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East Asian languages

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Subject: Y-DNA haplogroups by populations of East and Southeast Asia, East Asia, Zhou Fang, Languages of Asia, List of linguists
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East Asian languages

East Asian languages belong to several language families that are generally believed to be genetically unrelated, but share many features due to interaction. In the Mainland Southeast Asia linguistic area, Chinese varieties and languages of southeast Asia share many areal features, tending to be analytic languages with similar syllable and tone structure. In the first millennium AD, Chinese culture came to dominate east Asia. Literary Chinese was adopted by scholars in Vietnam, Korea and Japan, and there was a massive influx of Chinese vocabulary into these and other neighbouring languages. The Chinese script was also adapted to write Vietnamese, Korean and Japanese.

Language families

The languages of Southeast Asia and East Asia belong to several language families.

The Austroasiatic languages include Vietnamese and Khmer, as well as many other languages spoken in areas scattered as far afield as Malaya and eastern India, often in isolated pockets surrounded by the ranges of other language groups. Most linguists believe that Austroasiatic languages once ranged continuously across southeast Asia and that their scattered distribution today is the result of the subsequent arrival of other language groups.[1]

One of these groups were the Tai–Kadai languages such as Thai, Lao and Shan. These languages were originally spoken in southern China, where the greatest diversity within the family is still found, and possibly as far north as the Yangtze valley. As Chinese civilization expanded southward from the North China Plain, many Tai–Kadai speakers became Sinicized, but some migrated to southeast Asia. With the exception of Zhuang, most of the Tai–Kadai languages still remaining in China are spoken in isolated upland areas.[2]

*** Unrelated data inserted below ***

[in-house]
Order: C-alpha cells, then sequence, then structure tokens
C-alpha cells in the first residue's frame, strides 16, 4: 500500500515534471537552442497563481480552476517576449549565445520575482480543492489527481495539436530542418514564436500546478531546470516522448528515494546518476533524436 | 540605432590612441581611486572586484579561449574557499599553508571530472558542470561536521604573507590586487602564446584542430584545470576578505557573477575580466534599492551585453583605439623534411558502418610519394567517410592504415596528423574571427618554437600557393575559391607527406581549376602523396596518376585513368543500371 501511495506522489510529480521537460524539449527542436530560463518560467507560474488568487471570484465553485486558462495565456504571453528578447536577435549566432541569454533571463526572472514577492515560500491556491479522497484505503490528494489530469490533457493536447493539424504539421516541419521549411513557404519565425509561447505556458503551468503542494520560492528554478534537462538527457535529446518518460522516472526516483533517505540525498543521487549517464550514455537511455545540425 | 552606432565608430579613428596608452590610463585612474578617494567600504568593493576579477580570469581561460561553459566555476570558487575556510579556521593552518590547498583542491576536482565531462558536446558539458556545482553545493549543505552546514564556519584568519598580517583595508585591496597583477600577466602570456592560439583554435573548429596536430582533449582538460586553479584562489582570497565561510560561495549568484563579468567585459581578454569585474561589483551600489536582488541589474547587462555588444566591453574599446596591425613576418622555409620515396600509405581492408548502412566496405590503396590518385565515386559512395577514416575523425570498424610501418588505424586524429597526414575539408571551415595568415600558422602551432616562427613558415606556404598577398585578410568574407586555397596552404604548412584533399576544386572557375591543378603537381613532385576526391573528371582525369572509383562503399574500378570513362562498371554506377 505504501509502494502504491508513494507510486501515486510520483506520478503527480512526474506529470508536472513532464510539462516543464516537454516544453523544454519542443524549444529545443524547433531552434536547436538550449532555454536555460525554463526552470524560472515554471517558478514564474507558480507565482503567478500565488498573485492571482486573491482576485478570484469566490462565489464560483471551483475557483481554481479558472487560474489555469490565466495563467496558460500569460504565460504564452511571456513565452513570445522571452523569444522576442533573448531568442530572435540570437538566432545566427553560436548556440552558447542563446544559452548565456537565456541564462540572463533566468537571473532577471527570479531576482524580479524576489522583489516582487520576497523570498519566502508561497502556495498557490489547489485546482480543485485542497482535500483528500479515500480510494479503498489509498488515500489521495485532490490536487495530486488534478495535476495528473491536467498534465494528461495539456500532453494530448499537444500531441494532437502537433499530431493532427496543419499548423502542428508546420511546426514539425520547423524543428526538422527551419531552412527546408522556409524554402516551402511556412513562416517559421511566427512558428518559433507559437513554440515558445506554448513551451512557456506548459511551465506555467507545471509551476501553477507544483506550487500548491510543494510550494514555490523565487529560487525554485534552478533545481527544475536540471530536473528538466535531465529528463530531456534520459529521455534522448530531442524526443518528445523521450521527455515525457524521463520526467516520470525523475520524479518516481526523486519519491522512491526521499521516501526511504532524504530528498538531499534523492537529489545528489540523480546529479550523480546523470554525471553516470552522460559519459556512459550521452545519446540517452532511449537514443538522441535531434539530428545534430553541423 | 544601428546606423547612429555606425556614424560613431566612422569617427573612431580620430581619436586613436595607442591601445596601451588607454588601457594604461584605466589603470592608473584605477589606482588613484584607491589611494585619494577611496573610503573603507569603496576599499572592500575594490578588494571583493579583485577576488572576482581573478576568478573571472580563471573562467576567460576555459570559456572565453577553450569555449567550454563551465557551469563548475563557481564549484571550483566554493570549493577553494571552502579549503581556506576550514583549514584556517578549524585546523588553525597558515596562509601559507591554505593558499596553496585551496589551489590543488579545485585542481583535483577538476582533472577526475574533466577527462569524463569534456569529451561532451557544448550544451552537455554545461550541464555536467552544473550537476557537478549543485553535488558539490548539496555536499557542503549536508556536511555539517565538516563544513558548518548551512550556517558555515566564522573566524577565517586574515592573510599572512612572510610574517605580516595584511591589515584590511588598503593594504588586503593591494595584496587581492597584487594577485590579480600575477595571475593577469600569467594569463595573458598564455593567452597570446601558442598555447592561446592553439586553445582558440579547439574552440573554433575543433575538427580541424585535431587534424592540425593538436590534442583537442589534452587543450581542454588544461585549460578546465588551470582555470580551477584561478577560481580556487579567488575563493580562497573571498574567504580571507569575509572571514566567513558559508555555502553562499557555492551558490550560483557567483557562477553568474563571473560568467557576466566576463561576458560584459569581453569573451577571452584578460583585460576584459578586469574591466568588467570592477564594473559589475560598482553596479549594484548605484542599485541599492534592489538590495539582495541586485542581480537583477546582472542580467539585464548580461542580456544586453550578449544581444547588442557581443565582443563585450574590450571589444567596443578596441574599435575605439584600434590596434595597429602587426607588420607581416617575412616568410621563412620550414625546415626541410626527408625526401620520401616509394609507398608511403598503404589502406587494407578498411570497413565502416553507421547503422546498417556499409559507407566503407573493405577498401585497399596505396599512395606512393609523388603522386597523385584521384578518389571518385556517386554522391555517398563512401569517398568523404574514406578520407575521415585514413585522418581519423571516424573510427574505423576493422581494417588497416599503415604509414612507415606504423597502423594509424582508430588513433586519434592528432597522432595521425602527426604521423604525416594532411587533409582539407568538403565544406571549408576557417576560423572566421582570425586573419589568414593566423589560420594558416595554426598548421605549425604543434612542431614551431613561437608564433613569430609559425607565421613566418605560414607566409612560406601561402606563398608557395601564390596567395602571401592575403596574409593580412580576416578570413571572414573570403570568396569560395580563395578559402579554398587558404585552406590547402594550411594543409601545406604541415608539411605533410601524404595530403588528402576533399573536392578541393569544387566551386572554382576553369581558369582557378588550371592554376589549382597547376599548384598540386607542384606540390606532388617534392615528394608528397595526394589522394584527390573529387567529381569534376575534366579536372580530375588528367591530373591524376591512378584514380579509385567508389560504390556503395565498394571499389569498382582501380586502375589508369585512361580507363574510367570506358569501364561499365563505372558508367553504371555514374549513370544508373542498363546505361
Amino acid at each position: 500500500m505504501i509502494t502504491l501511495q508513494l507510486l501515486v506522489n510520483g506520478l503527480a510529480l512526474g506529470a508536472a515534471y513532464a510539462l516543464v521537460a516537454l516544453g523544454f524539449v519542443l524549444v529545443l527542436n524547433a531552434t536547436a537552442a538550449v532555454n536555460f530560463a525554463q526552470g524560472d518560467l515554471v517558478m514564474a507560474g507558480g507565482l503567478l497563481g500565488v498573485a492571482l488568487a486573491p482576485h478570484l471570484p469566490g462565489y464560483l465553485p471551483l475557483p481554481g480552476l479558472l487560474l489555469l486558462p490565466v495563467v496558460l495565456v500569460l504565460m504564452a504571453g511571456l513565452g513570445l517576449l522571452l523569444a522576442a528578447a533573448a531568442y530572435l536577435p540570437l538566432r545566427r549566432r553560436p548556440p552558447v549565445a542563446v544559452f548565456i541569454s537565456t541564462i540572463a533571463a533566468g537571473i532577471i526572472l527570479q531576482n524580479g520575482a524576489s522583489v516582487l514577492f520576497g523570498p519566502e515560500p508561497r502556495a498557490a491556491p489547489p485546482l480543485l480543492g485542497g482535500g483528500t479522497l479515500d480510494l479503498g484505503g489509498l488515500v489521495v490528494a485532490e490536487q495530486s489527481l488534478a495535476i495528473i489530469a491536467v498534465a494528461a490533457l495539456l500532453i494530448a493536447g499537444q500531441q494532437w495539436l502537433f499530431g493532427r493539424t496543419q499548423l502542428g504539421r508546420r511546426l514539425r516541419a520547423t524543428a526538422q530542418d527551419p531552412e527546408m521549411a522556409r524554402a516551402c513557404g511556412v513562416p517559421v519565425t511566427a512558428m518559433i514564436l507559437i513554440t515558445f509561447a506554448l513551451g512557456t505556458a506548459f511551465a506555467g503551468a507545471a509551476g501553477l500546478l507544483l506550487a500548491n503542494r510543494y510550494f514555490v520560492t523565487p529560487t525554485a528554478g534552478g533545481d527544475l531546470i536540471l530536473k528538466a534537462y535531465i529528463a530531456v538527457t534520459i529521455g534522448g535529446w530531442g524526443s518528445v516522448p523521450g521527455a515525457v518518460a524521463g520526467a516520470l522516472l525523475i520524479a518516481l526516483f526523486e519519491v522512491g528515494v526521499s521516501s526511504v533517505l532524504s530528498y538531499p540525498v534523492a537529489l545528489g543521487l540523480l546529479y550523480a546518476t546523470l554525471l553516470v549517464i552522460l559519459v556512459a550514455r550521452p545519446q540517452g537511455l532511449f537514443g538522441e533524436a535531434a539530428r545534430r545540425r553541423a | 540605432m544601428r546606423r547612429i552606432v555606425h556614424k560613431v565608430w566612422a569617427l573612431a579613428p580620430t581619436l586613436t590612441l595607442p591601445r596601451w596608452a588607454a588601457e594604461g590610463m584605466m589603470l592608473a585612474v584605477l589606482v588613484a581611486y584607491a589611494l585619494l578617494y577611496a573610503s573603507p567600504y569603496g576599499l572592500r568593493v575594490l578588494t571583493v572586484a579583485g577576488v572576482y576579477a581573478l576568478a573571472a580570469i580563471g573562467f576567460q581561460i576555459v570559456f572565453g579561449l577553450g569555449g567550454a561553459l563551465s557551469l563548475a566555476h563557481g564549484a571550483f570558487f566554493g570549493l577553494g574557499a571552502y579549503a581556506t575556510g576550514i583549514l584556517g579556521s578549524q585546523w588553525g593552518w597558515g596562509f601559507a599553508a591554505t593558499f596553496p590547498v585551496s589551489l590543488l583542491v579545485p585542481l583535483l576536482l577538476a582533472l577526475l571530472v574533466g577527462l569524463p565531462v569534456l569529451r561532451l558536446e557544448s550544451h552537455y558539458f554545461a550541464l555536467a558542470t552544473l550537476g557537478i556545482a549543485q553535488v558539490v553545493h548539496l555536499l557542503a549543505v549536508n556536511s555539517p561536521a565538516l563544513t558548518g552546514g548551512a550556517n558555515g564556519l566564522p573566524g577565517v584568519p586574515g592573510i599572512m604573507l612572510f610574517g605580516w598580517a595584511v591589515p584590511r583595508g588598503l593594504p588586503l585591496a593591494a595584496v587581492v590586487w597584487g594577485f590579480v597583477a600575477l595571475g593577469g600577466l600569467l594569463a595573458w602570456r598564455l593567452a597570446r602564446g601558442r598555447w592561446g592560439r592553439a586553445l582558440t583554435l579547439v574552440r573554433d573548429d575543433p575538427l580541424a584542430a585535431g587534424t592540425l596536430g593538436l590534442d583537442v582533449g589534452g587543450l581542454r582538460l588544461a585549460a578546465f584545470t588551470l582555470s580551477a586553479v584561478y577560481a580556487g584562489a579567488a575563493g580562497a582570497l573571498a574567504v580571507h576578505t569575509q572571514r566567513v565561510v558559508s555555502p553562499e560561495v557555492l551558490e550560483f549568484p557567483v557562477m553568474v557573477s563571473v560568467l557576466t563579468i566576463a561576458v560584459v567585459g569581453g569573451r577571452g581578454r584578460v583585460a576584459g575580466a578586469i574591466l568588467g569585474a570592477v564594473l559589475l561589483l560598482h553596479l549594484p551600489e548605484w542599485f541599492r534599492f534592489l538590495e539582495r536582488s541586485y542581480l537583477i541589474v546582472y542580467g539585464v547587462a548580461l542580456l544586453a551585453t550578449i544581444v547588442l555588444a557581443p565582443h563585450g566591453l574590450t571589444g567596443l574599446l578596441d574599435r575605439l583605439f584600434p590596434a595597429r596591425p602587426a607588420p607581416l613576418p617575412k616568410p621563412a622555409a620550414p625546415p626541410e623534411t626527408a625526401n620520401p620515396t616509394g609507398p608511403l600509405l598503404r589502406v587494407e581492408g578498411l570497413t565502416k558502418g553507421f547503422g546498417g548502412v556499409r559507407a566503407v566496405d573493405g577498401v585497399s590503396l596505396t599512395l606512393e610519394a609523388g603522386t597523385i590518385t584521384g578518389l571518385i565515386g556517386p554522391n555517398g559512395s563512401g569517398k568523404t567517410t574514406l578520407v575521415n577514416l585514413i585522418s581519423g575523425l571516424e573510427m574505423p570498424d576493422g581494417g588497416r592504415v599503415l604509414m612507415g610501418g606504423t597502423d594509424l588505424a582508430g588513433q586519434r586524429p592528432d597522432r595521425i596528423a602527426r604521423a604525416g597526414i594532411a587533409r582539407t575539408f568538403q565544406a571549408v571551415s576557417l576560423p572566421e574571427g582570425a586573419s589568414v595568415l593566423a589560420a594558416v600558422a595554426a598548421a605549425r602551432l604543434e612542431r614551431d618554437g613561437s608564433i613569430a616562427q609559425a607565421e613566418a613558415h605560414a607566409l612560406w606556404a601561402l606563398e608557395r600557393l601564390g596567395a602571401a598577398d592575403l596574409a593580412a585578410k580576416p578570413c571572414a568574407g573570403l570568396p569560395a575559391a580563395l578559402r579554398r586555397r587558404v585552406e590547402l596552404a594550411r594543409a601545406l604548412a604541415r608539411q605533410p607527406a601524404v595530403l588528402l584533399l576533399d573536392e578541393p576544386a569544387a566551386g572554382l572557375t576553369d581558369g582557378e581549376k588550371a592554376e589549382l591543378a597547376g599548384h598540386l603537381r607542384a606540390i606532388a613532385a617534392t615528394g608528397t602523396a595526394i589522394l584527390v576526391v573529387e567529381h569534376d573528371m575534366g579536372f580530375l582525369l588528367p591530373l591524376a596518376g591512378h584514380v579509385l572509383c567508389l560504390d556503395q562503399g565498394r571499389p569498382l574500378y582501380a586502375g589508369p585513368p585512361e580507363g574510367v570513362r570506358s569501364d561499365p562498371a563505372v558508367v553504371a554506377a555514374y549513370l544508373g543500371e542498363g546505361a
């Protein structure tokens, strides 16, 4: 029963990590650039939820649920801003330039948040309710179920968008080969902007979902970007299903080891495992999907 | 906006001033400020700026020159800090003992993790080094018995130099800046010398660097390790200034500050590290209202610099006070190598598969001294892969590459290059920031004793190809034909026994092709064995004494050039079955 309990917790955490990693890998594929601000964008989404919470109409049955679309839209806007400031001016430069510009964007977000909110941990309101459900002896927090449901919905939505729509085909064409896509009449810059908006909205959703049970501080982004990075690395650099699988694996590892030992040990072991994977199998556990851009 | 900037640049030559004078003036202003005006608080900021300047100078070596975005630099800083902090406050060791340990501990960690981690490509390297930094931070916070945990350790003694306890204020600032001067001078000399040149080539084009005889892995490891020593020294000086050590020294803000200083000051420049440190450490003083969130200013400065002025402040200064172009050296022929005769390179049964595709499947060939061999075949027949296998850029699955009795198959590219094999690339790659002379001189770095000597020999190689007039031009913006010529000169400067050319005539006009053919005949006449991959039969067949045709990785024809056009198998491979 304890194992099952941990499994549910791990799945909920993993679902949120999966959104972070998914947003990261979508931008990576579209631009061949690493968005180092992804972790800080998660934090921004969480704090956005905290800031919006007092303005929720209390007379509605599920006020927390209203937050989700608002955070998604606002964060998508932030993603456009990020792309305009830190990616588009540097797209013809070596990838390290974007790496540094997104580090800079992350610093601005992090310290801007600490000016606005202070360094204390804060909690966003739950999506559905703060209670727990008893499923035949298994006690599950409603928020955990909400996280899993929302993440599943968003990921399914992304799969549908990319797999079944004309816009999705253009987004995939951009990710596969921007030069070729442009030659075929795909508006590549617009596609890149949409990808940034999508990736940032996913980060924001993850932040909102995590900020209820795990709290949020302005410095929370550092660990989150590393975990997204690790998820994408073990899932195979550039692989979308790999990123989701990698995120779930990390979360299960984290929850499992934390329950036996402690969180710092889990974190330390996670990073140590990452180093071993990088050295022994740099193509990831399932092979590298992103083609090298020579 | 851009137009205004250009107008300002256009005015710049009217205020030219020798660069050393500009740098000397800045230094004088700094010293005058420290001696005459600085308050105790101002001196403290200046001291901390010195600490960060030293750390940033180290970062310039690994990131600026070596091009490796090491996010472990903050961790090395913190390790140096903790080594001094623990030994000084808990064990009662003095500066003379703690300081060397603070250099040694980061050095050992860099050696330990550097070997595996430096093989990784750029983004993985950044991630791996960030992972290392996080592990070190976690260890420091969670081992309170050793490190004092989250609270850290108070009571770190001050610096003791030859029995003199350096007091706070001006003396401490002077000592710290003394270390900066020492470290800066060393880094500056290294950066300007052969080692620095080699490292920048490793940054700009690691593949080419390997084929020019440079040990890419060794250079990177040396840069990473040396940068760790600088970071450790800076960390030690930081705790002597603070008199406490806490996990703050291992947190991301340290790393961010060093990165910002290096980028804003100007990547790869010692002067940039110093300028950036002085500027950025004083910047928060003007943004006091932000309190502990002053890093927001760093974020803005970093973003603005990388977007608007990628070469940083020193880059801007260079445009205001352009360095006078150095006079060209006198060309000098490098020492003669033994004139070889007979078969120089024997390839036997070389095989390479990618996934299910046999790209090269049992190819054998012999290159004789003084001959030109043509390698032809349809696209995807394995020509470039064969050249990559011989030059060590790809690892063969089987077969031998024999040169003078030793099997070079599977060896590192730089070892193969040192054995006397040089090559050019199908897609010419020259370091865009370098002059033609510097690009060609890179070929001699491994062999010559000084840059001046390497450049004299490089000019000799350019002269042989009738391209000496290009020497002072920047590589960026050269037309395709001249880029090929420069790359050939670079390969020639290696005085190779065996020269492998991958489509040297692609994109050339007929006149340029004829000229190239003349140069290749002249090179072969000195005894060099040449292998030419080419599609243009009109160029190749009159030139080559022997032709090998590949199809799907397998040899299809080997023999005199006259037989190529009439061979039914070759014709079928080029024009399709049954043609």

The Miao–Yao or Hmong–Mien languages also originated in southern China, where they are now spoken only in isolated hill regions. Many Hmong–Mien speakers migrated to southeast Asia in the 18th and 19th centuries, triggered by the suppression of a series of revolts in Guizhou.[3]

The Austronesian languages are believed to have spread from Taiwan to the islands of the Indian and Pacific Oceans, as well as some areas of mainland southeast Asia.[4]

The Chinese languages are usually included in the Sino-Tibetan family, which also includes Tibeto-Burman languages spoken in Tibet, southwest China, northeast India, Burma and neighbouring countries.

To the north are the Turkic, Mongolic and Tungusic language families, which some linguists group as an Altaic family, often also including Japonic and Korean. The languages tend to be atonal, polysyllabic and agglutinative, with subject–object–verb word order and some degree of vowel harmony, and much vocabulary is shared between subgroups.[5] Critics of the Altaic hypothesis attribute the similarities to language contact.[6]

Chinese scholars often group Tai–Kadai and Hmong–Mien with Sino-Tibetan, but Western scholarship since the Second World War has considered them as separate families. Some larger groupings have been proposed, but are not widely supported. The Austric hypothesis, based on morphology and other resemblances, is that Austroasiatic, Austronesian, often Tai–Kadai, and sometimes Hmong–Mien form a genetic family. Other hypothetical groupings include the Sino-Austronesian languages and Austro-Tai languages. Long-range comparison linguists have hypothesized even larger macrofamilies such as Dené–Caucasian, including Sino-Tibetan and Ket.

Mainland Southeast Asia linguistic area

The Mainland Southeast Asia linguistic area stretches from Thailand to China and is home to speakers of languages of the Sino-Tibetan, Hmong–Mien (or Miao–Yao), Tai-Kadai, Austronesian (represented by Chamic) and Austro–Asiatic families. Neighbouring languages across these families, though presumed unrelated, often have similar typological features, which are believed to have spread by diffusion.[7]

Characteristic of many MSEA languages is a particular syllable structure involving monosyllabic morphemes, lexical tone, a fairly large inventory of consonants, including phonemic aspiration, limited clusters at the beginning of a syllable, plentiful vowel contrasts and relatively few final consonants. Languages in the northern part of the area generally have fewer vowel and final contrasts but more initial contrasts.[8]

A well-known feature is the similar tone systems in Chinese languages, Hmong–Mien, Tai languages and Vietnamese. Most of these languages passed through an earlier stage with three tones on most syllables (apart from Haudricourt showed in 1954 that tone was not an invariant feature, by demonstrating that Vietnamese tones corresponded to certain final consonants in other languages of the Mon–Khmer family, and proposed that tone in the other languages had a similar origin.[9]

MSEA languages tend to have monosyllabic morphemes, though there are exceptions.[10] Most MSEA languages are very [13]